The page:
Atria, Aug 2002, 25.00, 359 pp.
In 2004 at the University of Tennessee, internationally renowned physicist Dr. MacPherson notices the findings that an assistant Gregor obtains with a moon rock specimen. An elated MacPherson claims the results that show rock 66095 contains strong superconductivity traits as his own. He boasts how he will receive the Novel prize for the work. A stunned Gregor kills the professor. Gregor is convicted of the crime, but not before he hides the rock inside Labyrinth Cave, Kentucky.
Three years later NASA hires Tom Burke and his daughter Cricket to escort them into Labyrinth Cave to find the missing rock. His wife Whitney suffers nightmares and though internationally famous refuses to enter the cave where last year her assistant died while she barely escaped.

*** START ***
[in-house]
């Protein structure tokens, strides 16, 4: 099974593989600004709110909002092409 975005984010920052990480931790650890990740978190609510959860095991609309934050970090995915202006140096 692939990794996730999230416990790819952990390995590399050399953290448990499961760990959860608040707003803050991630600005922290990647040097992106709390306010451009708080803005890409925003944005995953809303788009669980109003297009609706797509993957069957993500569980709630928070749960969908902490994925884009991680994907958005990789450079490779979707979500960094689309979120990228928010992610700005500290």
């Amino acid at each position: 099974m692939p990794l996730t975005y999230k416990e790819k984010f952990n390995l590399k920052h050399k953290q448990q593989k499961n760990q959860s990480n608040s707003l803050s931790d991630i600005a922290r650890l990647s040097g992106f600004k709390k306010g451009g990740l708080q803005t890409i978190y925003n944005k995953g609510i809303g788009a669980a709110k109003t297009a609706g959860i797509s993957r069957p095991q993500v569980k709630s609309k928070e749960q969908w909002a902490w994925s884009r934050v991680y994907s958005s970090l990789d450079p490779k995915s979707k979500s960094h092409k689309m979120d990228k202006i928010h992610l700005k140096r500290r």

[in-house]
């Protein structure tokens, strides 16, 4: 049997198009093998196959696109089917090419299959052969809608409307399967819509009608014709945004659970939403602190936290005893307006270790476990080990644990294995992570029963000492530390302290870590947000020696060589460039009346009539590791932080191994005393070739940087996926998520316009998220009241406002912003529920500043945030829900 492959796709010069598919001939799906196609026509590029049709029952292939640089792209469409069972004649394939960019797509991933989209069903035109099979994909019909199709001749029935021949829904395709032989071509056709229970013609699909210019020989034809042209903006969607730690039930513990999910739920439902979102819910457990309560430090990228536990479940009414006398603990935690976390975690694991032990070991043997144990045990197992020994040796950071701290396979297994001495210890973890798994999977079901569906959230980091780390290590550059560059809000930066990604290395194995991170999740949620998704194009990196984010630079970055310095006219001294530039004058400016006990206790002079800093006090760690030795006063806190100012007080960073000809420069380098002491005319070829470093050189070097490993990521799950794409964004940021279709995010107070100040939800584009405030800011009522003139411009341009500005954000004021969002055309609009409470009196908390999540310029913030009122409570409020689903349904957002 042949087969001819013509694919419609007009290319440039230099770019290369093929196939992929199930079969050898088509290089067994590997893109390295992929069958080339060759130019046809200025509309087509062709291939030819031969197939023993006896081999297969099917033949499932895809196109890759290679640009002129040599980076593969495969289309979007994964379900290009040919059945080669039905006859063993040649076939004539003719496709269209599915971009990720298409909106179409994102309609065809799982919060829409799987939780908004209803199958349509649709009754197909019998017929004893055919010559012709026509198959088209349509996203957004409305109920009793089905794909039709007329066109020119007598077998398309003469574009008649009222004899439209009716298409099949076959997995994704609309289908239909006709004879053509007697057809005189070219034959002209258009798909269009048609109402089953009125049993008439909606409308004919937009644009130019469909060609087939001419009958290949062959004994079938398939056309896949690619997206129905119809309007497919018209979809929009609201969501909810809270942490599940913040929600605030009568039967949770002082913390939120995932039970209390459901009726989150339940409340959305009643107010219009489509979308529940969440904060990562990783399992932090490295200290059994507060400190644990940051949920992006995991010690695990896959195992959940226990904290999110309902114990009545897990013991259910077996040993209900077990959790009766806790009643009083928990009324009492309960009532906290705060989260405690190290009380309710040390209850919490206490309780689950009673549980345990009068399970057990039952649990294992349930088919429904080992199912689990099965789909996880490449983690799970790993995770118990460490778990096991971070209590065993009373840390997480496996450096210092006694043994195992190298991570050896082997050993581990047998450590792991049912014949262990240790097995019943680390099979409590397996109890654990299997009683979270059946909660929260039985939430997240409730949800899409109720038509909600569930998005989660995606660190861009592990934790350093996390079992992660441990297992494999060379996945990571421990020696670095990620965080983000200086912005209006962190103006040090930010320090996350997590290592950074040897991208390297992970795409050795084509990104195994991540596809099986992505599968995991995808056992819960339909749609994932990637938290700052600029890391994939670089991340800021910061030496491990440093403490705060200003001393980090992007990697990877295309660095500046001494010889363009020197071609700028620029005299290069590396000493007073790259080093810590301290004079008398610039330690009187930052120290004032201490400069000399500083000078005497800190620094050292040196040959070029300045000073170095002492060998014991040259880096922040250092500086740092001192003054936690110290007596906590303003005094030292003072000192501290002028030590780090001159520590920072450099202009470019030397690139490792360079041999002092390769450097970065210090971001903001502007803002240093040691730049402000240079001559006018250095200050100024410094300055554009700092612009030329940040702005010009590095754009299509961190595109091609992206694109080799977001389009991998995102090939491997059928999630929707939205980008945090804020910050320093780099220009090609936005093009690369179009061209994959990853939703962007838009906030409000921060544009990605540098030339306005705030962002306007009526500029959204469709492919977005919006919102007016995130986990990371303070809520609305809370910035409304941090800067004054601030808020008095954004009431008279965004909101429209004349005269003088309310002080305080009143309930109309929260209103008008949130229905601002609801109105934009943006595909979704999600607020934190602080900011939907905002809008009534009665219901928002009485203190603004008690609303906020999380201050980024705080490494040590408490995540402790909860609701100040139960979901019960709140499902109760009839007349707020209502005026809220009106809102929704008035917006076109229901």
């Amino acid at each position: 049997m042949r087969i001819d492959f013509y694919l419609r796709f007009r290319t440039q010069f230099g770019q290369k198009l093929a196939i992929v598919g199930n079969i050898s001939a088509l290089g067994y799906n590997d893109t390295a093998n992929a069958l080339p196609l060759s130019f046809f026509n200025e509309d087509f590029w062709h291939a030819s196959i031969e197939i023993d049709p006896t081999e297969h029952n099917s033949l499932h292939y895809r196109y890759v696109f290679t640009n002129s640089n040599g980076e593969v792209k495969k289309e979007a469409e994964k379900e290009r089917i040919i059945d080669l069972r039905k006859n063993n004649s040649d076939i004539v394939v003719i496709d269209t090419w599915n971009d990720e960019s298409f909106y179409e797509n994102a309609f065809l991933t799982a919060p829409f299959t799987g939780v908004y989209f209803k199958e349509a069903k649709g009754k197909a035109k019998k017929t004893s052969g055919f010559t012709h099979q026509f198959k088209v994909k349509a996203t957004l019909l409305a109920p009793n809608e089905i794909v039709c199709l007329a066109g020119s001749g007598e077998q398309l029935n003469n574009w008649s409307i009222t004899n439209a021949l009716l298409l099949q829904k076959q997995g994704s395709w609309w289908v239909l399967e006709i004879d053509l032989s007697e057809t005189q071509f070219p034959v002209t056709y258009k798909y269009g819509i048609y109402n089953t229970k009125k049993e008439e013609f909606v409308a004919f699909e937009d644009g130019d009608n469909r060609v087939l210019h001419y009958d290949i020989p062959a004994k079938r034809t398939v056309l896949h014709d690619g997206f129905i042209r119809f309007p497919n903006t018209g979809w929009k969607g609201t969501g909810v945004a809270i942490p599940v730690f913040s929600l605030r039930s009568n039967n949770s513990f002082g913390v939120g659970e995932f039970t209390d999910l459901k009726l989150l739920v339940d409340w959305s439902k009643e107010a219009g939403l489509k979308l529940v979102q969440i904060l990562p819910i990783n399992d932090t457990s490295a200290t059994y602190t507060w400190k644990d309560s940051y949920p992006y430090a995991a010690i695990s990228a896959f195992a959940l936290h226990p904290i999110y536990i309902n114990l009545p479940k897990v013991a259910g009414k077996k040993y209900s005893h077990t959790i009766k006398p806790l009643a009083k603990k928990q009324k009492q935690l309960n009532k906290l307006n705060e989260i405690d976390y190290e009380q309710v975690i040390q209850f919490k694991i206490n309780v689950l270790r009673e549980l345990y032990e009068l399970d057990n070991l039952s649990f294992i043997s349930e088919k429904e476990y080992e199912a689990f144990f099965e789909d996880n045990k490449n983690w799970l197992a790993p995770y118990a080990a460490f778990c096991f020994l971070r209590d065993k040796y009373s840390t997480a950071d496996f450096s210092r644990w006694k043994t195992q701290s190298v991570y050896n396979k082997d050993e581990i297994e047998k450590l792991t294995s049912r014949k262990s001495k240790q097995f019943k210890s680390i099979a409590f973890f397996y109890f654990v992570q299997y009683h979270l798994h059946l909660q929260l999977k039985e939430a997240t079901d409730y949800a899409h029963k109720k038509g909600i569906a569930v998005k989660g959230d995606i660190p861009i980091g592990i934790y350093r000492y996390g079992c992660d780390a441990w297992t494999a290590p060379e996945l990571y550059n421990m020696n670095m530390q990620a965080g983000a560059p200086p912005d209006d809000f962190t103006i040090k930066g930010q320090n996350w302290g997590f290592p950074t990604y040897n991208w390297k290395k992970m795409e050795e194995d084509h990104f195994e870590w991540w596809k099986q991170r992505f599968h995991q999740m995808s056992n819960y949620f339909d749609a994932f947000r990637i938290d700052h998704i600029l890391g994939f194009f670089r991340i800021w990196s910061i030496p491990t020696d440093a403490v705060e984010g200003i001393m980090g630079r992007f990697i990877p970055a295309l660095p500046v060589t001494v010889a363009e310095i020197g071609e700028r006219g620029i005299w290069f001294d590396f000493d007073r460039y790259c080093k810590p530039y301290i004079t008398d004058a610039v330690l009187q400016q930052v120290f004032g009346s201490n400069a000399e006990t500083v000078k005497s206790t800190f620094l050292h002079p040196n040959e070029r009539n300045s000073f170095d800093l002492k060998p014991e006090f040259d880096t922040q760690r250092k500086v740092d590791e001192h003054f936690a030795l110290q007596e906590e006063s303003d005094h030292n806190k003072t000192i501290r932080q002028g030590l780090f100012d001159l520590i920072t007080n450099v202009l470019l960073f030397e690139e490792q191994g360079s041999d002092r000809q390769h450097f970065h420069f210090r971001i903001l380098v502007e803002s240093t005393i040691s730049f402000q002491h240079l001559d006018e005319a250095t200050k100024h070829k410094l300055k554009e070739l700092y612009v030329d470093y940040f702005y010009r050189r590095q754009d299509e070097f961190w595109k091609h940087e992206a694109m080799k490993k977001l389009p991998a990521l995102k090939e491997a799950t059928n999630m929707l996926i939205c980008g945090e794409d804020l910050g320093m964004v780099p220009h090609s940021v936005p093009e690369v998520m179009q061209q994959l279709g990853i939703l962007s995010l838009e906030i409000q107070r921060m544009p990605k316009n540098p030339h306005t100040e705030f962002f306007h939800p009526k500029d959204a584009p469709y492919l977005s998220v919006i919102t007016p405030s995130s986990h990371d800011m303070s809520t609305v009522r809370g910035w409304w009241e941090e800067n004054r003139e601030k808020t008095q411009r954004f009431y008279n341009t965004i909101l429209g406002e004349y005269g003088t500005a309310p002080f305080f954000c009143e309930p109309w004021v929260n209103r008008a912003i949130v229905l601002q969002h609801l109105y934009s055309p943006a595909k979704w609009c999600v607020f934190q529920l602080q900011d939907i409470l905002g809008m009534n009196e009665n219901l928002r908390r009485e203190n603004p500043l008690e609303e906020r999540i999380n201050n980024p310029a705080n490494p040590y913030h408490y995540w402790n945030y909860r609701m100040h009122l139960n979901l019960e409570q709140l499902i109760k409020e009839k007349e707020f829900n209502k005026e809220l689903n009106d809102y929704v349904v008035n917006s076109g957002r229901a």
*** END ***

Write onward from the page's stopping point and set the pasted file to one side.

However, Gregor escapes with some fellow prisoners and heads to Labyrinth Cave to collect the rock that will make him rich and famous. He and his associates capture the Burkes and the NASA team inside the cave. Only Whitney can lead a rescue party, but she has not entered any cavern since the nightmare occurred, but the stakes are the two people she loves most.
At times LABYRINTH seems more like a Hollywood thriller than a novel, but Mark T. Sullivan cleverly augments the plot with a personal crisis and an incredible underworld panorama. The story line is loaded with action on a global scale and on an individual level as the world is in trouble if Gregor regains the rock while Whitney battles herself. Mr. Sullivan provides a powerful tale that winks at the movie industry, which works fine for this novel.
This report prepared by Harriet Klausner